Major corporations profiting from Obama policies are bankrolling President Obama’s official inaugural committee. While we know the names of the donors to Obama’s inaugural, we don’t know much more, because Obama is once again trampling his promises of transparency.
The Presidential Inaugural Committee is effectively an extension of Obama’s campaign. It is not funded by taxpayers but by contributions, and it pays for aspects of the inaugural weekend not covered by the government. For instance, Obama’s PIC will pay for official inaugural balls but not for the swearing-in at the Capitol. After the inauguration, the PIC can use leftover funds however it pleases.
Four years ago, Obama’s PIC mostly matched his reformer rhetoric: He barred corporate money and capped contributions at $50,000. George W. Bush and Bill Clinton both took large corporate contributions for their PICs.
More importantly, the 2008 PIC website disclosed donors’ names and employment, along with the amount of their donations. The Federal Election Commission’s deadline for disclosing this information was not until April, but the 2008 PIC did it in real time.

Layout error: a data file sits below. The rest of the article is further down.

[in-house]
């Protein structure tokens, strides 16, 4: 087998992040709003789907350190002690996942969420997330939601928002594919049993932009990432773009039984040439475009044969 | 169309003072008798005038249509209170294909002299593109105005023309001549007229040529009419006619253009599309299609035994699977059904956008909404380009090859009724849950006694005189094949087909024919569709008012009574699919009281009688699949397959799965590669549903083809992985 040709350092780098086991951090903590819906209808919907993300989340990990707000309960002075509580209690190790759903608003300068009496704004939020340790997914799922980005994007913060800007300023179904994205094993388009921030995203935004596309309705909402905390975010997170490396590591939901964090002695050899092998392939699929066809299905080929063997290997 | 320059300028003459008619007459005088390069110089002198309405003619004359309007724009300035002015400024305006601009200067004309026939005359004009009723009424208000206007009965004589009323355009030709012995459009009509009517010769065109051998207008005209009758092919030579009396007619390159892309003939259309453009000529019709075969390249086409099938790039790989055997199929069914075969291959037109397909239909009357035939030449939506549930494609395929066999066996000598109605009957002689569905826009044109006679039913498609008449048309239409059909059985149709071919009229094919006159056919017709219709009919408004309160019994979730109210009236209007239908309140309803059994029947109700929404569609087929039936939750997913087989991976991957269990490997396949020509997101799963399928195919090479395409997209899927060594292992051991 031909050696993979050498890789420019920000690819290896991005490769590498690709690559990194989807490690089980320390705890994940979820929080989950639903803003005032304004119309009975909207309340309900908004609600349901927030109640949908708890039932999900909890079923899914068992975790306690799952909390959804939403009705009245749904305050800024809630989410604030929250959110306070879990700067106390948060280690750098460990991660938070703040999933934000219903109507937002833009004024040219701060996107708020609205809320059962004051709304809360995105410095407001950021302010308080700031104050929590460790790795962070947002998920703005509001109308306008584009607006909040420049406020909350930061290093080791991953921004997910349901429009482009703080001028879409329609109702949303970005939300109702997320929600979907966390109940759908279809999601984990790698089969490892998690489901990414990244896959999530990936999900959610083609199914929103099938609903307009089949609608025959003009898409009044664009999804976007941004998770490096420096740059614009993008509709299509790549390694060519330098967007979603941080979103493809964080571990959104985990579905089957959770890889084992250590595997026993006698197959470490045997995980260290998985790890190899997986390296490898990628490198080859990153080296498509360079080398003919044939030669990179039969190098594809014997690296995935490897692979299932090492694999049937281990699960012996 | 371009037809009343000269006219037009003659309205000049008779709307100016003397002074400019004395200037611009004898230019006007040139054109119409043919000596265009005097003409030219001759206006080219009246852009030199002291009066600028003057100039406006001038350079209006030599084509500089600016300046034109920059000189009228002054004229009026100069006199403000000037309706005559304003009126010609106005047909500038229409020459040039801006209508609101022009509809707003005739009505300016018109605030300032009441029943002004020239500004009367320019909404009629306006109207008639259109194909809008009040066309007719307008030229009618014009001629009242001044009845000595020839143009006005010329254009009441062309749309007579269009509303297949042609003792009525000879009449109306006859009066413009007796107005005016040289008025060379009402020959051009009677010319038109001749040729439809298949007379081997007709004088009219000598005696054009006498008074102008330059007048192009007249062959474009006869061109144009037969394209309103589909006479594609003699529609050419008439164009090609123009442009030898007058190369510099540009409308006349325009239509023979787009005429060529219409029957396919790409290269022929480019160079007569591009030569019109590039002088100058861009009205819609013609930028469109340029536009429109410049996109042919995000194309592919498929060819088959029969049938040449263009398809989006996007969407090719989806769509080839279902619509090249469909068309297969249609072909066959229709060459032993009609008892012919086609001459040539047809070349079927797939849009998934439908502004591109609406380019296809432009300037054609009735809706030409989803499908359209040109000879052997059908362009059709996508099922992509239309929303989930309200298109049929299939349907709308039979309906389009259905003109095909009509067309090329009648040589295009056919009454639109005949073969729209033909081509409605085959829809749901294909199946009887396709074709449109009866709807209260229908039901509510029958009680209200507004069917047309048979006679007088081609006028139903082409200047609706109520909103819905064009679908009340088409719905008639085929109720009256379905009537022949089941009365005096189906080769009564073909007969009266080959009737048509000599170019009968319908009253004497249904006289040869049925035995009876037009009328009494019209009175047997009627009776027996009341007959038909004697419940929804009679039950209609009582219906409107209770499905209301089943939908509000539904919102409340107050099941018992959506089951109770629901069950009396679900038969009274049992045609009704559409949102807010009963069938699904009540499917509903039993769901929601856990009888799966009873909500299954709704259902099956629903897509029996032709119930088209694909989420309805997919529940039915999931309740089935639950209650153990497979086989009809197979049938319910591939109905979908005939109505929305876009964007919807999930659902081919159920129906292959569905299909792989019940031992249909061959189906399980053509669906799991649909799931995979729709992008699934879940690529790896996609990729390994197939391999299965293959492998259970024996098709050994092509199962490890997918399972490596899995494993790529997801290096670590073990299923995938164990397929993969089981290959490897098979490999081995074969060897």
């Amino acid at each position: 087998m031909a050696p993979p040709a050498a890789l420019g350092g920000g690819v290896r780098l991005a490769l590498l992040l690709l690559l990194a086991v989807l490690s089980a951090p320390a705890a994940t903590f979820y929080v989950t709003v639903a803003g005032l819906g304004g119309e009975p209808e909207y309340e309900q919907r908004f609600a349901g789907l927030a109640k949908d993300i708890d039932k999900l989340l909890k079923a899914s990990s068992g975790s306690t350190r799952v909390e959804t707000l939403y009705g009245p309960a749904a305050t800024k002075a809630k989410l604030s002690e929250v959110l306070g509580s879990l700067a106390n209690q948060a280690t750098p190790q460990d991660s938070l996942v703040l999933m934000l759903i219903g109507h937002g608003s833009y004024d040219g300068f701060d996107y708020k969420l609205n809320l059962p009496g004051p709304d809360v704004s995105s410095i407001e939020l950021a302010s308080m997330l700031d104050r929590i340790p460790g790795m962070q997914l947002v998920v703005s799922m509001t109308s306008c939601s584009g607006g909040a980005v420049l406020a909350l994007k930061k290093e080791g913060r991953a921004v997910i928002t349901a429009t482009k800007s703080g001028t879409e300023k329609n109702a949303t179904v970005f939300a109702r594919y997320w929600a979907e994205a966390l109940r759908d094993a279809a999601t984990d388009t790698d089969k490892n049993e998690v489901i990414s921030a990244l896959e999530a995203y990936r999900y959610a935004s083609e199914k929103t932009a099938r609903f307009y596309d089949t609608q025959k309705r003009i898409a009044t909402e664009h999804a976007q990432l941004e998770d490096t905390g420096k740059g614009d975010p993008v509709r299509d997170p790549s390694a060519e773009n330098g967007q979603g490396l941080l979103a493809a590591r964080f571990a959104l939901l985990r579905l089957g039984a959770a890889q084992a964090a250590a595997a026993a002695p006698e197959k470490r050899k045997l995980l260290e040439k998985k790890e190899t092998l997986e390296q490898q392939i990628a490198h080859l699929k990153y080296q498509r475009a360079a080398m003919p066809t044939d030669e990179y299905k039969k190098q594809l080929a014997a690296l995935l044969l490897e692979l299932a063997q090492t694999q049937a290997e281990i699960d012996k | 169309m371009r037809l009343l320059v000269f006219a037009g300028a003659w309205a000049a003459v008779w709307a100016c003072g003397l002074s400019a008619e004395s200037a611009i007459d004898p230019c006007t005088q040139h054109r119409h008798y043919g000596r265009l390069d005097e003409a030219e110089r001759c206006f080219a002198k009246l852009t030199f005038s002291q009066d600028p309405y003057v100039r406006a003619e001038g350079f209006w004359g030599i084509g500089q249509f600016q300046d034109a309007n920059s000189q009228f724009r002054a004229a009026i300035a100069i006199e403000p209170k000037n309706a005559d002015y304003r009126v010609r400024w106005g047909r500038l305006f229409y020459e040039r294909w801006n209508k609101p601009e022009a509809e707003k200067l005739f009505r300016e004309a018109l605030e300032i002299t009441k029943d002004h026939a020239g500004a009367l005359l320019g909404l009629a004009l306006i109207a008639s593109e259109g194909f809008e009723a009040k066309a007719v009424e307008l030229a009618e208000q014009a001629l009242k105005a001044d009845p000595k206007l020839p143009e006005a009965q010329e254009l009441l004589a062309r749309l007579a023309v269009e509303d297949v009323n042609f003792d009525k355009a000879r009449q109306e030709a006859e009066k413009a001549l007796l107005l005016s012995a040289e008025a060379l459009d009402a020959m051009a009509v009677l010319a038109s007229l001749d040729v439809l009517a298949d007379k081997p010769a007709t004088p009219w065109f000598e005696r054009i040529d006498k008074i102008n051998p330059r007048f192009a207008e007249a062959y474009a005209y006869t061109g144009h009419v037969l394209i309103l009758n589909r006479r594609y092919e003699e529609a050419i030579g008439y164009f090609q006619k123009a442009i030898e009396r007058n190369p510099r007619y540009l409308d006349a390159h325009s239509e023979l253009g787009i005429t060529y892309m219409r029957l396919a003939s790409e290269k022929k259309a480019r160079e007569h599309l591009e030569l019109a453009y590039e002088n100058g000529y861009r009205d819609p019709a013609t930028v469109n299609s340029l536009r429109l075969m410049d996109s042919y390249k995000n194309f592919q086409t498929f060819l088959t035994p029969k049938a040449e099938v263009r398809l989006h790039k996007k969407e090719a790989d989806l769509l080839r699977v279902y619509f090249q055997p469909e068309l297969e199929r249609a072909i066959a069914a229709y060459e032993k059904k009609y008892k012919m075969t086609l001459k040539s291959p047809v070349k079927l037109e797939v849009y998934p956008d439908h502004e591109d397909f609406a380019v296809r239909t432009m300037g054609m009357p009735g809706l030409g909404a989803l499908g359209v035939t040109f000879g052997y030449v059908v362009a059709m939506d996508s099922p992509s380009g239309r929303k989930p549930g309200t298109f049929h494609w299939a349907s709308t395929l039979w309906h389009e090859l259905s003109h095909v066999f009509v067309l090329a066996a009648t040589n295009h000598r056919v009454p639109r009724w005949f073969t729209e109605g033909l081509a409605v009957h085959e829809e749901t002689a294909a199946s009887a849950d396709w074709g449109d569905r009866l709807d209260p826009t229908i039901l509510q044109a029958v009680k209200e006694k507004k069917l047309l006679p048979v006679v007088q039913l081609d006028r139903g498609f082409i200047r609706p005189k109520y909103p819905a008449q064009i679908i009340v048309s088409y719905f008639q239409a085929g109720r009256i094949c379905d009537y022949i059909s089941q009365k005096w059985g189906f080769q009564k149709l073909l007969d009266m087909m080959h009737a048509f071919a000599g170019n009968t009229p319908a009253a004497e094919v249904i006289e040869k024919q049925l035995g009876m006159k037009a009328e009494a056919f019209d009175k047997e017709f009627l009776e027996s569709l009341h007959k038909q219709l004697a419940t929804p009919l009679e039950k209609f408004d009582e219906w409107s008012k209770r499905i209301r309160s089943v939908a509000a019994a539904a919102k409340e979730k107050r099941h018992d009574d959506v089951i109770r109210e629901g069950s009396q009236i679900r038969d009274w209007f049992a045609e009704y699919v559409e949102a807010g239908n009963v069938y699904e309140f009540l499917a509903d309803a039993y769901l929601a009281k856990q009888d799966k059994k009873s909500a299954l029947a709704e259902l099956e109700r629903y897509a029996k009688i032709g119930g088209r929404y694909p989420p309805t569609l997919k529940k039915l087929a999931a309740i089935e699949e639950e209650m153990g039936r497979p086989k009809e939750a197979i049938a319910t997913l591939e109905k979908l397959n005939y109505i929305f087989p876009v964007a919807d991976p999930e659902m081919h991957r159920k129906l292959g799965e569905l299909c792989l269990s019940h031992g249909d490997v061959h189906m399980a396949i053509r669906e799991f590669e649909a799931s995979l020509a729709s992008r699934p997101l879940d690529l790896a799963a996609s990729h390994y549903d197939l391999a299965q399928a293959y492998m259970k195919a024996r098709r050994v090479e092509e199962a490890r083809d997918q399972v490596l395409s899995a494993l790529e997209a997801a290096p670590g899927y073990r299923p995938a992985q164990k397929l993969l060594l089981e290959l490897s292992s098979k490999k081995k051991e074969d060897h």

So much for transparency — and scruples. This year, Obama is taking unlimited donations, including corporate cash. Instead of a detailed disclosure, the PIC website has one page with a very long list of donors, replete with typos and misspellings — and no information on dollar amounts or donors’ employment. AT&T, for example, is listed under “I,” for “AT&T, Inc.”
The list makes no distinction between corporate donors and individual donors, or between million-dollar donors and $5 donors. The PIC has all this information — it is legally required to collect it for the April FEC filing. But it’s not disclosing the information, and PIC officials didn’t answer when I asked why. They also wouldn’t give me the amounts donated by a few specific corporations.
Microsoft is bankrolling the inaugural. How generously? We don’t know. The software giant was Obama’s top corporate source of funds in the 2012 election — employees and executives of the company gave $815,000 to his re-election, according to the Center for Responsive Politics.
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